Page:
Empathy has never been a more important topic.
Societally, in recent years, many questions have been raised about why and how we can better empathise with one another in an increasingly digital realm.
The global coronavirus pandemic has placed a renewed emphasis on the role of empathy in business and prompted questions about whether organisations can be truly empathetic towards their customers.
Peter Dorrington, the co-founder of Anthrolytics, a company that specialises in helping businesses to deliver ‘digital empathy’, believes that the importance of being an empathy-driven business is set to supersede that of being a customer experience-driven business.
“Over the last decade or so, customer experience (CX) has been the chosen battleground of business, especially as online purchasing and increased global competition made it more difficult to compete in areas like product features or price.
“But to remain a competitive advantage for the future, CX needs to do more than listen to customers or design efficient journeys. It needs to add significant extra value. One way to do this is to understand and meet the emotional needs of your customers, as well as their rational and functional ones.
“Being an ‘empathetic business’ may well be the next competitive battleground. However, it requires more than just clever technology or process optimisation, it also requires a transformation in the way that businesses motivate and enable their employees.”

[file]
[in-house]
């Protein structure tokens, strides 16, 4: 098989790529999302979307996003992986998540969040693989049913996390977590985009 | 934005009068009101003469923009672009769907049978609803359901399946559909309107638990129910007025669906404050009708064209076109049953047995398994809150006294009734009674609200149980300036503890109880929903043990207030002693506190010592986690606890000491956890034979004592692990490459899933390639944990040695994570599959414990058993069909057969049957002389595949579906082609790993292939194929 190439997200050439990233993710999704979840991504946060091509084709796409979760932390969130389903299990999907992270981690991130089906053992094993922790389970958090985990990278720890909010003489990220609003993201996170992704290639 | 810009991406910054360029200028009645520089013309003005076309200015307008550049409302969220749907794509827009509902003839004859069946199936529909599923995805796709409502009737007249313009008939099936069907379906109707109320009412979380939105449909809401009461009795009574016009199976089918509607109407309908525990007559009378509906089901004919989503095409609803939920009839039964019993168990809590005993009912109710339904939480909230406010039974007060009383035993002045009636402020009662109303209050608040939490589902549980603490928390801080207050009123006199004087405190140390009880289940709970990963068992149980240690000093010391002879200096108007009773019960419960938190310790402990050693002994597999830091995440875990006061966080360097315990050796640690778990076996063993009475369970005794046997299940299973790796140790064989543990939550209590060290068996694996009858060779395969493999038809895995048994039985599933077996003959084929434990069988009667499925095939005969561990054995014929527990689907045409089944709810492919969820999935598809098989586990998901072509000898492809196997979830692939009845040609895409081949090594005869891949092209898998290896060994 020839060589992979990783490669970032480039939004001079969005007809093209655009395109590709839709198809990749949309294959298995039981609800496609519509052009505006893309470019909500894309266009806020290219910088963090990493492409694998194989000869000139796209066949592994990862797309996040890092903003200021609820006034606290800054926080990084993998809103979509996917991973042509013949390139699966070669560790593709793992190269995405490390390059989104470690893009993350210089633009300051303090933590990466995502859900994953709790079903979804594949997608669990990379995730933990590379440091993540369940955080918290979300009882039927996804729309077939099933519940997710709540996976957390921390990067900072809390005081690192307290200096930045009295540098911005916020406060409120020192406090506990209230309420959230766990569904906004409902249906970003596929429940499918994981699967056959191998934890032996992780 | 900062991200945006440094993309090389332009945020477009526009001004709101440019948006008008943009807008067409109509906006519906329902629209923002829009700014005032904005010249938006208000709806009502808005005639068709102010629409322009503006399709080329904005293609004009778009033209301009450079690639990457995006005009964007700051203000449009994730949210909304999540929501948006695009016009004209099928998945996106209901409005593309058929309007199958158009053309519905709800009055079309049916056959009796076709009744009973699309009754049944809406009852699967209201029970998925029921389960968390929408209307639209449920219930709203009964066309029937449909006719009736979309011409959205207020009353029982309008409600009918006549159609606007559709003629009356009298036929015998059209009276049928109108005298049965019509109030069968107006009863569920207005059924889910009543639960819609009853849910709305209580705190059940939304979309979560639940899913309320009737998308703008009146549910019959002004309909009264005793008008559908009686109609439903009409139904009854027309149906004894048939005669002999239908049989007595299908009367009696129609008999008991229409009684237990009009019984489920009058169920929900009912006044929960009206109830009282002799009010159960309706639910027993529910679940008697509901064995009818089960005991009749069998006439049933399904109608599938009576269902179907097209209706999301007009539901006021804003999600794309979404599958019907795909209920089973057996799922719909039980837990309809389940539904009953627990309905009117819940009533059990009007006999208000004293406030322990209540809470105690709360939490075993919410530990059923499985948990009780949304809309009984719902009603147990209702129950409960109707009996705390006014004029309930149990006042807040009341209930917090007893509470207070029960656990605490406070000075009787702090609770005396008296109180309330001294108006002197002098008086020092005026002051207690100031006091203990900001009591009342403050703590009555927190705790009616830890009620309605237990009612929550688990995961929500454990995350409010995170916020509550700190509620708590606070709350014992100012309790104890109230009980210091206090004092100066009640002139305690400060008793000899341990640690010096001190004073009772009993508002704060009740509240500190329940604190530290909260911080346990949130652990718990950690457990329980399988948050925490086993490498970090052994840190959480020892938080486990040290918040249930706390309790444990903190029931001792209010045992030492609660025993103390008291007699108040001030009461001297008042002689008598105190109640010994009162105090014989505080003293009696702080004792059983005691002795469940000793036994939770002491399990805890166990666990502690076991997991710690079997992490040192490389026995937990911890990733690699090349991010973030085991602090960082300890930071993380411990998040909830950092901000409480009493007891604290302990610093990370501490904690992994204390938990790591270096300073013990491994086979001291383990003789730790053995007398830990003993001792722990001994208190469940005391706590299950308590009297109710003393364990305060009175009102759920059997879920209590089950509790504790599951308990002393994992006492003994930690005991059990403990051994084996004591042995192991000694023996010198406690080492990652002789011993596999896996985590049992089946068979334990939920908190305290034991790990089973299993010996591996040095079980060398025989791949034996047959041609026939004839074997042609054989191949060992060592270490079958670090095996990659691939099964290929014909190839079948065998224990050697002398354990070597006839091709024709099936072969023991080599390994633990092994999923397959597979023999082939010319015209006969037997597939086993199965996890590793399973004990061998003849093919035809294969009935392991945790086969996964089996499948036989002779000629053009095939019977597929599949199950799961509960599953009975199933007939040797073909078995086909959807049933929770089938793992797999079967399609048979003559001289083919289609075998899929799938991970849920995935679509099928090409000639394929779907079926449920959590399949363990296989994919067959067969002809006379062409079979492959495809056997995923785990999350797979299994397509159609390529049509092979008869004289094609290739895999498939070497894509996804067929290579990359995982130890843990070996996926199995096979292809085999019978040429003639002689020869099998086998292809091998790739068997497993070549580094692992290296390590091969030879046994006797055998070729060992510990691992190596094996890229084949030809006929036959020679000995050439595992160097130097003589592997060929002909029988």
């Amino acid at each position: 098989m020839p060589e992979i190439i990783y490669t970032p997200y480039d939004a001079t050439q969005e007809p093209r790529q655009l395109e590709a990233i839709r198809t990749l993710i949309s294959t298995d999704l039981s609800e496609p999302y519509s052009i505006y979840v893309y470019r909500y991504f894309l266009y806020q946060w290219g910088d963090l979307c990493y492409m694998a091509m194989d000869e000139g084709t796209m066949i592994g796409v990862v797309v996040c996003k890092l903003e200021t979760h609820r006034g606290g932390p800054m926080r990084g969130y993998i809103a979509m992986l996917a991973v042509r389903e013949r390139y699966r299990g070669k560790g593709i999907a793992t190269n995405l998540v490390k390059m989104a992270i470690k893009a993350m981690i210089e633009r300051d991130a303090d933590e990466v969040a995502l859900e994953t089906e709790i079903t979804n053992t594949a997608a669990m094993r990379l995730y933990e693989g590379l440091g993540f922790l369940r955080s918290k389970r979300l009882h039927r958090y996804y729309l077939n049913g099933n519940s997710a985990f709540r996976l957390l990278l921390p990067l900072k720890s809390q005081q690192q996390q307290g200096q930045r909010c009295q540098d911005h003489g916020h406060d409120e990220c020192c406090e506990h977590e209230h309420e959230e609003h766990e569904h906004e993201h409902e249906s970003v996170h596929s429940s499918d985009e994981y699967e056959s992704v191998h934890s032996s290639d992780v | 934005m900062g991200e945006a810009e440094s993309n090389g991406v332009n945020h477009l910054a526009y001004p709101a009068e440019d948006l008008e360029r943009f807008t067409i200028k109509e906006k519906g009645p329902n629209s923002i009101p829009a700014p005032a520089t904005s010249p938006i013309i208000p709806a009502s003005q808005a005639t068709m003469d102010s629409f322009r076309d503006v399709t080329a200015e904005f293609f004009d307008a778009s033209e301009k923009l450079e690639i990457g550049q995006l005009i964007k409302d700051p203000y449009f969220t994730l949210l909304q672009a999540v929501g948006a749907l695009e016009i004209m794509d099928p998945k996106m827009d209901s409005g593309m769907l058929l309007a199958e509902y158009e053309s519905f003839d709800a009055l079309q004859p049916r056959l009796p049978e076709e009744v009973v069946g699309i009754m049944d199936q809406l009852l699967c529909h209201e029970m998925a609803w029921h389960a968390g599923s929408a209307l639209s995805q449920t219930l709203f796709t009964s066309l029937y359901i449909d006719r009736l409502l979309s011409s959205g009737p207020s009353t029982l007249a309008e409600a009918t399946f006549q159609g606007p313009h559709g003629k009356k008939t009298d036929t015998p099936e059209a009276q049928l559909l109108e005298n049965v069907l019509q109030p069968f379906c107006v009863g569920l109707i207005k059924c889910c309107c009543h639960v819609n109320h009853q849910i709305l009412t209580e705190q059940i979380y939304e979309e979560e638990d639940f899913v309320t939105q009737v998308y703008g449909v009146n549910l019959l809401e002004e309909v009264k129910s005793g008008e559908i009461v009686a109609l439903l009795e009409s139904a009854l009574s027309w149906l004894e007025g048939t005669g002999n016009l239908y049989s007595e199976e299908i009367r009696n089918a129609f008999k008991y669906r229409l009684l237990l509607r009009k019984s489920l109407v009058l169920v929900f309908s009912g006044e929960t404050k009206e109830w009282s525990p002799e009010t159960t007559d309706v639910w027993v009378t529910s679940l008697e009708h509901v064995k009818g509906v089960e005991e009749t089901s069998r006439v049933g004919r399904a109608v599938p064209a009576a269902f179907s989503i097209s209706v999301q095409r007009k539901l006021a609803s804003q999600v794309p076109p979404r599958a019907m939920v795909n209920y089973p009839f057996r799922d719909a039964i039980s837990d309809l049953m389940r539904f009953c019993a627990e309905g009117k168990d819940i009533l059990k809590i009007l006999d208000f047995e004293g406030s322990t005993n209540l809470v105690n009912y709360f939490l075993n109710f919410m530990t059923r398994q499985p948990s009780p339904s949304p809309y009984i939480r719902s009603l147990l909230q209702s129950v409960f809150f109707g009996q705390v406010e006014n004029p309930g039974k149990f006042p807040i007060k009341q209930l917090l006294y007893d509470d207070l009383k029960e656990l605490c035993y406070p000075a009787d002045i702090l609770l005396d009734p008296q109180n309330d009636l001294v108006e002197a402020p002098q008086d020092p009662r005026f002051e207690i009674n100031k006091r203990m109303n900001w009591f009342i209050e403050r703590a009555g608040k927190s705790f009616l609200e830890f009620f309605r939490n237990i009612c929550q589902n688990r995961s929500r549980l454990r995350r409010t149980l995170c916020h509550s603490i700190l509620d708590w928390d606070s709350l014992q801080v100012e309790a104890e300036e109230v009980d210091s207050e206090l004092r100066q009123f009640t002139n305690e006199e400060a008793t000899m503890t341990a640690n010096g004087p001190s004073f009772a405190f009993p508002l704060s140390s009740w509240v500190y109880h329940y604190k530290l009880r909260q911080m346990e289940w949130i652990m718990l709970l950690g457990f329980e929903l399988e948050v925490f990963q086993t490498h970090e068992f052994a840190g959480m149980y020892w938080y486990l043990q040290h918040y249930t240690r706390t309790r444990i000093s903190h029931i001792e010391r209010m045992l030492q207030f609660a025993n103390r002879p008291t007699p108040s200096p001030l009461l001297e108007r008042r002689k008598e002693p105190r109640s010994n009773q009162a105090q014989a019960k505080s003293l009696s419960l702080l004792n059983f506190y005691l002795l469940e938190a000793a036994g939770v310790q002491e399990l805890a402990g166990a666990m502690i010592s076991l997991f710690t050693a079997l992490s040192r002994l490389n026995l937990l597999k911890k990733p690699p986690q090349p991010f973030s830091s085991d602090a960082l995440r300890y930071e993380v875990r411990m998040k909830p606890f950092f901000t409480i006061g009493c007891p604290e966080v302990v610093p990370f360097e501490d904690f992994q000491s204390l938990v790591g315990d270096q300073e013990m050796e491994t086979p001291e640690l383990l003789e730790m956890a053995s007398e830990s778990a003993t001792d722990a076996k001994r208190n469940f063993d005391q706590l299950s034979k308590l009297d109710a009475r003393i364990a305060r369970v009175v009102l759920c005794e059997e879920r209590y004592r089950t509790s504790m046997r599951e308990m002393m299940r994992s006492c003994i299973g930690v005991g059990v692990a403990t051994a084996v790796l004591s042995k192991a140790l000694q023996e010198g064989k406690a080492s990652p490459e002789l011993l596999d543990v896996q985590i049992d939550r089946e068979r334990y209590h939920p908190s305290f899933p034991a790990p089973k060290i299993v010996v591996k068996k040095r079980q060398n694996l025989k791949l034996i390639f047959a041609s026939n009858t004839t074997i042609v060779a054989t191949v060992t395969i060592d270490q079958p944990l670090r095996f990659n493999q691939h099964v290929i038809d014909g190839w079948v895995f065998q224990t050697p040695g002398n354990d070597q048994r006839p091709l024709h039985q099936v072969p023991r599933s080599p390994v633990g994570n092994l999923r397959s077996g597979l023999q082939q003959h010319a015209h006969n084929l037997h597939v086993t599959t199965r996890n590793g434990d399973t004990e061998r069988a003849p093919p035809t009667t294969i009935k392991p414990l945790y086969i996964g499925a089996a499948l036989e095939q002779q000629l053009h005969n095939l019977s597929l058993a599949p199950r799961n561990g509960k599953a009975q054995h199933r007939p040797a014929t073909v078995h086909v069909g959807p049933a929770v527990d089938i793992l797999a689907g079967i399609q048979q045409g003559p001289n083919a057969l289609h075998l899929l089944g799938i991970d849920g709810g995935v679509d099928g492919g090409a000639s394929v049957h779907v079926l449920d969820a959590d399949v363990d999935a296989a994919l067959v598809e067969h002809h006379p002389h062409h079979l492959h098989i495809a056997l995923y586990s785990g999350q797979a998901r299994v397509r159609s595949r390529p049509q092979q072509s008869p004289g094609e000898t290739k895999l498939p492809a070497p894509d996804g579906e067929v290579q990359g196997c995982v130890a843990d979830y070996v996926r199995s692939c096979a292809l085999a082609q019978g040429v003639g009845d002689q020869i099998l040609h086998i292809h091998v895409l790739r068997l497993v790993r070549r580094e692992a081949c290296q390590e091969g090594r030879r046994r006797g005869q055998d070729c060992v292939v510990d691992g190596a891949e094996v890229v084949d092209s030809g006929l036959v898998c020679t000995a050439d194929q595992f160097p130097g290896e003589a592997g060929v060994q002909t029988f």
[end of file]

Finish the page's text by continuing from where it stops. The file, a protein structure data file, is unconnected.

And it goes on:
Indeed, in the recent MyCustomer research study Empathy in customer service, it was found that the empathetic responses of customer service and contact centre employees has a direct impact on brand perception, and whether or not a customer has a positive experience with the brand.
Despite this, there is a clear empathy gap existing in many brands. 70% of consumers believe empathy is vital in a customer service interaction and yet 39% feel their emotional state is not well understood by brands in those interactions.
With this in mind, MyCustomer and IP Integration have pulled together a new insight report to assess the importance of customer empathy, analysing the link between employee experience (EX), customer experience and customer empathy and why organisations may need to reassess their EX programmes.
This latter point has become even more crucial in recent times, thanks to the ‘dash to digital’ caused by the coronavirus pandemic and the large droves that have been working remotely and from home for over 18 months.
As Craig Farley, head of consulting at IP Integration aptly explains in the report:
“It is imperative that brands are able to understand the importance of being empathetic with customers at the right time, on the right channels, whilst ensuring the ‘human touch’ remains.
“With so many of our interactions with companies being made ‘transactional’ – through self-serve and automation or simplified by the use of improved technologies for customer service advisors when customers do speak to someone, the ‘easier’ processes are increasingly being removed from the field of play.
“That makes it harder for companies to differentiate on service except for the areas that are left – the bigger/more complex/more important/higher value processes and contact types. Here, the stakes are higher and it’s harder to automate.
“Things will go wrong sometimes and when this happens the leading CX companies are the ones that are proactive, take ownership, and empower their employees with the tools and processes to put things right. Happy employees = happy customers – it’s an old cliché but there’s a plethora of research to back this up.”
As the insight report argues, this equation is increasingly becoming ‘happy employees = empathetic employees = happy customers’.
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